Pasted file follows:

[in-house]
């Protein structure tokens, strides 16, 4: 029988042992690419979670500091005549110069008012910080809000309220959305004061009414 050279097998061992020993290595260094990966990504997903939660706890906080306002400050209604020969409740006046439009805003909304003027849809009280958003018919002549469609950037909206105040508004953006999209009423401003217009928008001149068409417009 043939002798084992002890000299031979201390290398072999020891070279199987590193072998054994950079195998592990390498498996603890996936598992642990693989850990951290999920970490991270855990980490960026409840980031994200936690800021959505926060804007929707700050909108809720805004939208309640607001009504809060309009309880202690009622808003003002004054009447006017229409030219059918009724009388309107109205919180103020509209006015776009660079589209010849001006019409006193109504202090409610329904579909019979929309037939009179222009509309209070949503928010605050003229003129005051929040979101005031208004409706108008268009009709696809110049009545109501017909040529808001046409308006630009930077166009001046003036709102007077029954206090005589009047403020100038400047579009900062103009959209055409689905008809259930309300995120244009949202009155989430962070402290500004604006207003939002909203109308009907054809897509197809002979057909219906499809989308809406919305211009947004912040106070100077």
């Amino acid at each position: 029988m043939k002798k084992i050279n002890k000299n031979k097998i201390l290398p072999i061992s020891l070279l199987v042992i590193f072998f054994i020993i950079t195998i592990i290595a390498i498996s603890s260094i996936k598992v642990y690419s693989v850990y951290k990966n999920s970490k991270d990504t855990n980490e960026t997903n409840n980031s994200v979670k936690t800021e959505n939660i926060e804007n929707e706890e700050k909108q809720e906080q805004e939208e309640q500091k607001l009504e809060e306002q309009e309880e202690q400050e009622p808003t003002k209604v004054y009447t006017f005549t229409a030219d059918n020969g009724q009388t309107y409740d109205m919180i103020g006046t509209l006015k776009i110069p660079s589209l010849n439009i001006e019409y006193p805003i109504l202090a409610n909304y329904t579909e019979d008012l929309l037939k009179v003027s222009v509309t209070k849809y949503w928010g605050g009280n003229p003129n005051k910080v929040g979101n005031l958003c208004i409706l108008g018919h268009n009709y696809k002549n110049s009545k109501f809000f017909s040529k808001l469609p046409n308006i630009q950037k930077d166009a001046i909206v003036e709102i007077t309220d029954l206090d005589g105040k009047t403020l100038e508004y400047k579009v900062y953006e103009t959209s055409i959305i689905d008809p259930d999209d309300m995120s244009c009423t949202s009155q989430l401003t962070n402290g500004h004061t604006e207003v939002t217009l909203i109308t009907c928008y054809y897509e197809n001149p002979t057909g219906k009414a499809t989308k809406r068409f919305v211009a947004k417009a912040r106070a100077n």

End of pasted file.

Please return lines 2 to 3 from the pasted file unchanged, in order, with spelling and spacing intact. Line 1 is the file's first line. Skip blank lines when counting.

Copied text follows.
């Protein structure tokens, strides 16, 4: 029988042992690419979670500091005549110069008012910080809000309220959305004061009414 050279097998061992020993290595260094990966990504997903939660706890906080306002400050209604020969409740006046439009805003909304003027849809009280958003018919002549469609950037909206105040508004953006999209009423401003217009928008001149068409417009 043939002798084992002890000299031979201390290398072999020891070279199987590193072998054994950079195998592990390498498996603890996936598992642990693989850990951290999920970490991270855990980490960026409840980031994200936690800021959505926060804007929707700050909108809720805004939208309640607001009504809060309009309880202690009622808003003002004054009447006017229409030219059918009724009388309107109205919180103020509209006015776009660079589209010849001006019409006193109504202090409610329904579909019979929309037939009179222009509309209070949503928010605050003229003129005051929040979101005031208004409706108008268009009709696809110049009545109501017909040529808001046409308006630009930077166009001046003036709102007077029954206090005589009047403020100038400047579009900062103009959209055409689905008809259930309300995120244009949202009155989430962070402290500004604006207003939002909203109308009907054809897509197809002979057909219906499809989308809406919305211009947004912040106070100077």
């Amino acid at each position: 029988m043939k002798k084992i050279n002890k000299n031979k097998i201390l290398p072999i061992s020891l070279l199987v042992i590193f072998f054994i020993i950079t195998i592990i290595a390498i498996s603890s260094i996936k598992v642990y690419s693989v850990y951290k990966n999920s970490k991270d990504t855990n980490e960026t997903n409840n980031s994200v979670k936690t800021e959505n939660i926060e804007n929707e706890e700050k909108q809720e906080q805004e939208e309640q500091k607001l009504e809060e306002q309009e309880e202690q400050e009622p808003t003002k209604v004054y009447t006017f005549t229409a030219d059918n020969g009724q009388t309107y409740d109205m919180i103020g006046t509209l006015k776009i110069p660079s589209l010849n439009i001006e019409y006193p805003i109504l202090a409610n909304y329904t579909e019979d008012l929309l037939k009179v003027s222009v509309t209070k849809y949503w928010g605050g009280n003229p003129n005051k910080v929040g979101n005031l958003c208004i409706l108008g018919h268009n009709y696809k002549n110049s009545k109501f809000f017909s040529k808001l469609p046409n308006i630009q950037k930077d166009a001046i909206v003036e709102i007077t309220d029954l206090d005589g105040k009047t403020l100038e508004y400047k579009v900062y953006e103009t959209s055409i959305i689905d008809p259930d999209d309300m995120s244009c009423t949202s009155q989430l401003t962070n402290g500004h004061t604006e207003v939002t217009l909203i109308t009907c928008y054809y897509e197809n001149p002979t057909g219906k009414a499809t989308k809406r068409f919305v211009a947004k417009a912040r106070a100077n």